Trump interjects himself in Air Force One, business deals


By Jonathan Lemire, AP

FAYETTEVILLE, North Carolina–President-elect Donald Trump, a political newcomer who touts his corporate skills, turned businessman-in-chief Tuesday, first demanding the government cancel a multibillion-dollar order for new presidential planes and then hailing a Japanese company’s commitment to invest billions in the U.S.

“We will defend American jobs. We have to look at it almost like a war,” Trump thundered in North Carolina, vowing to keep companies from moving overseas during the second stop of his “thank you” tour to salute his supporters. “We want the next generation of innovation and production to happen right here in America.”

Earlier in the day, Trump plainly telegraphed that when he takes office in six weeks he’ll take an interventionist role in the nation’s economy — as well as play showman when he sees a chance. The celebrity businessman’s declaration about Air Force One caused manufacturer Boeing’s stock to drop temporarily and raised fresh questions about how his administration — not to mention his Twitter volleys — could affect the economy. ‘Cancel order!’ “The plane is totally out of control,” Trump told reporters in the lobby of Trump Tower. “I think Boeing is doing a little bit of a number. We want Boeing to make a lot of money, but not that much money.” Earlier he had tweeted that the deal’s costs were “out of control, more than US$4 billion. Cancel order!”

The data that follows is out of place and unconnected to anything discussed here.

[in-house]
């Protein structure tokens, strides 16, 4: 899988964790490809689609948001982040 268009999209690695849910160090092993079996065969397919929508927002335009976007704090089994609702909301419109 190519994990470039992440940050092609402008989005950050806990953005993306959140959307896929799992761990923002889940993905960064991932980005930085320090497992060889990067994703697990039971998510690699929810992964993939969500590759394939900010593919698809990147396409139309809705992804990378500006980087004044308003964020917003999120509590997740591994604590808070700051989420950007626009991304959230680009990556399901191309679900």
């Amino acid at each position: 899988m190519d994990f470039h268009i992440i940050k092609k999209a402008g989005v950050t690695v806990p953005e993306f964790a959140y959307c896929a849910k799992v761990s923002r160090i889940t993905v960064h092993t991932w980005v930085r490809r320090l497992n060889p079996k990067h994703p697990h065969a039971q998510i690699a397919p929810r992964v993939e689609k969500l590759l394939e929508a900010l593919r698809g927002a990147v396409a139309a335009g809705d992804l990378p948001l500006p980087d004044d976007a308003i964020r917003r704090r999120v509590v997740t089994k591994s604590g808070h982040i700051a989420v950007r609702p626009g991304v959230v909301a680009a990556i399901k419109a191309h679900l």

Not long after his first appearance, Trump returned to the lobby with Masayoshi Son, the CEO of SoftBank, a massive telecommunications company that counts Sprint among its holdings. Trump pointed proudly to Son’s commitment to invest US$50 billion in the United States, which Trump said could create 50,000 jobs.

Trump — who also tweeted the deal — shook Son’s hand and posed for photos, reveling as he had last week when he toured a Carrier plant in Indiana where he said he had instigated an agreement that will preserve about 1,000 jobs the appliance maker had planned to move to Mexico. Details of the deal were scarce and it was unclear if the money was part of a fund of up to US$100 billion in global technology investments that SoftBank and the government of Saudi Arabia announced in October.

The current Air Force are becoming too expensive to repair and keep in good flying shape. The overall deal for researching, developing and building new planes was to be about US$3 billion, but costs have been reported to be rising.

The General Accountability Office estimated in March that about US$2 billion of the total — for work between 2010 and 2020 — was for research and development on complex systems, not for building the actual aircraft. The inflated US$4 billion figure Trump cited appears to include operation and maintenance as well.

Boeing responded to Trump Tuesday in a statement: “We are currently under contract for US$170 million to help determine the capabilities of these complex military aircraft that serve the unique requirements of the president of the United States. We look forward to working with the U.S. Air Force on subsequent phases of the program allowing us to deliver the best planes for the president at the best value for the American taxpayer.”

The US$170 million figure is just for a portion of the research and development efforts.

Trump began his onslaught against Boeing at 8:52 a.m. on twitter.

That tweet came 22 minutes after The Chicago Tribune posted a story in which the Boeing CEO voiced concerns about Trump’s views on trade.